– A photographer discovers and photographs a new, unspoiled location or creates a new, beautiful photo of a location i.e. until then known perhaps only to a few local hikers/walkers;

– Photographs of this location get shared, and thanks to the power of social media, the location portrayed in the photograph rapidly becomes universally known as a “photogenic” location first, and then a “must shoot” one;

– Suddenly, hordes of photographers, amateurs and professional alike, go to this location just to tick it out of their bucket list of “must shoot” places;

– As a result, the previously uncrowded location is now assaulted by a number of people it is not ready to withstand. Even more so, if the location is easy to reach;

– In the end, the natural environment of the location is destroyed by too much exploitation, ruined by too many feet stomping on it, too much waste, garbage, and so on;

– Ironically, almost inevitably there are many beautiful spots sitting literally a few meters away from all these “famous” locations, spots where nobody bothers going. Spots where you can still do what I consider to be more “real” landscape photography, far away from the crowds.

Unfortunately, I have already seen this destruction cycle happening in many of the locations I love and love to go to. I could give you dozens of examples, but it would make this article way too long: more, if you have been doing this long enough, I am pretty sure you also have seen this happening with at least some of your favorite spots. In fact, it is not unlikely that it is one, or more, of your photographs that unwillingly helped putting this cycle in motion for a particular location. I know some of mine did.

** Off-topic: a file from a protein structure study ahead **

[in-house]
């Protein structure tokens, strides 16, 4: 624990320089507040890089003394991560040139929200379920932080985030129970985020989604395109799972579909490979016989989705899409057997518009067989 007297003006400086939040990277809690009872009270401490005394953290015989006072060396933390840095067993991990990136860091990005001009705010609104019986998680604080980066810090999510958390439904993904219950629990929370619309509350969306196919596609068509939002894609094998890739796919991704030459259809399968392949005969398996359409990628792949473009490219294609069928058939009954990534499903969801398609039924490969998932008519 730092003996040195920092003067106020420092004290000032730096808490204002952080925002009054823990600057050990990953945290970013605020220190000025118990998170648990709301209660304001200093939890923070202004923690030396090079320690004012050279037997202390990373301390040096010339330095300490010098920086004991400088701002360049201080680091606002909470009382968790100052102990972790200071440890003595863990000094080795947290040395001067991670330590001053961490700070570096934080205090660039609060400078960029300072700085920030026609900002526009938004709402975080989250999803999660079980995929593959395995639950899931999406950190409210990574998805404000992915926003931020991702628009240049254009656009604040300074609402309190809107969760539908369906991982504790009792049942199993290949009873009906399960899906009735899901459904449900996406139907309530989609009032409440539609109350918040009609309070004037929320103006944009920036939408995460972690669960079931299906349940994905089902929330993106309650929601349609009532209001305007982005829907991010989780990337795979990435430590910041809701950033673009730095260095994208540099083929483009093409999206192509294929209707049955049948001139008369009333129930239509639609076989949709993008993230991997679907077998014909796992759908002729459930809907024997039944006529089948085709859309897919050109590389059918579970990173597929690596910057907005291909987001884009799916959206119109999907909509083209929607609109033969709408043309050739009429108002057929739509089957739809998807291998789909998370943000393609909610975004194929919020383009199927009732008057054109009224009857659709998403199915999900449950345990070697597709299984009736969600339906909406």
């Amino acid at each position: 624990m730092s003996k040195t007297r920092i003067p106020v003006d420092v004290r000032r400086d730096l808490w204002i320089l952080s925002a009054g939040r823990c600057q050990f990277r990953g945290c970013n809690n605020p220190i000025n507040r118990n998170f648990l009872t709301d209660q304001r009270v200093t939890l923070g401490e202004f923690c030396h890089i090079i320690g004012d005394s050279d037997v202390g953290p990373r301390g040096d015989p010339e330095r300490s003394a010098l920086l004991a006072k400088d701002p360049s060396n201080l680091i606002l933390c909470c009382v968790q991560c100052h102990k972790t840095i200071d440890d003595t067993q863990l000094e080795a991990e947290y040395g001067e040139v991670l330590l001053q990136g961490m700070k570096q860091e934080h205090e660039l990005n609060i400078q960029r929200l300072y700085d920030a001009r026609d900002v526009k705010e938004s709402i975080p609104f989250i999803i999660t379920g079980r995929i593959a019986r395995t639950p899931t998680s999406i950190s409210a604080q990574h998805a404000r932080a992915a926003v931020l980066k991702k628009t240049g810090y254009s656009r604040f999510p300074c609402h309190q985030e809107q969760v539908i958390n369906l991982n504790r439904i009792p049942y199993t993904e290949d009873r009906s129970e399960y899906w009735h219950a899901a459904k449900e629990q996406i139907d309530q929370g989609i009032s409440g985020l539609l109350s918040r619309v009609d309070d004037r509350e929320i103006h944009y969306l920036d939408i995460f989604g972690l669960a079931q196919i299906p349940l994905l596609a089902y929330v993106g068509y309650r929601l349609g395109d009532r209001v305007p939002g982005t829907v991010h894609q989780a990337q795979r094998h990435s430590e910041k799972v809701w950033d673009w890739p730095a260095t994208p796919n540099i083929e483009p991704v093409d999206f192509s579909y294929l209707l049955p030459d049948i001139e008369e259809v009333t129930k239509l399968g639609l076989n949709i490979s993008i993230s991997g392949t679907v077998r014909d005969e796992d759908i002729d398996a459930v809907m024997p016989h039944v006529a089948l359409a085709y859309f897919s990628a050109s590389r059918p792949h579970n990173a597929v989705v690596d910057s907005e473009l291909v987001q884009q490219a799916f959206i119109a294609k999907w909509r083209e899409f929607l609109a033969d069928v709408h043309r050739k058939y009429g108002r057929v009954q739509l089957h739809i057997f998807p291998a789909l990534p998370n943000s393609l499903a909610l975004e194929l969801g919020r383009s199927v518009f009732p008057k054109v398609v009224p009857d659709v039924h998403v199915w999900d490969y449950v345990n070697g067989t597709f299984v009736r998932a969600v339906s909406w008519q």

The problem is, there is no easy way to break this cycle. As long as we are going to keep working as landscape photographers, we are going to create images that will make a previously unspoiled location suddenly very famous with other photographers.

In fact, the paradox is that the more we’ll anxiously work to find new unspoiled, uncrowded spots, the more we’ll start a new “destruction cycle” for whatever unspoiled spots are still out there to be found. Unless we’ll keep them secret, which is an almost impossible feat nowadays.

Thing is, as photographers it is our job to share our work with the world, in a way or another, even if this potentially will set a new “destruction cycle” in motion. If we’d stop doing that, we’d stop being photographers.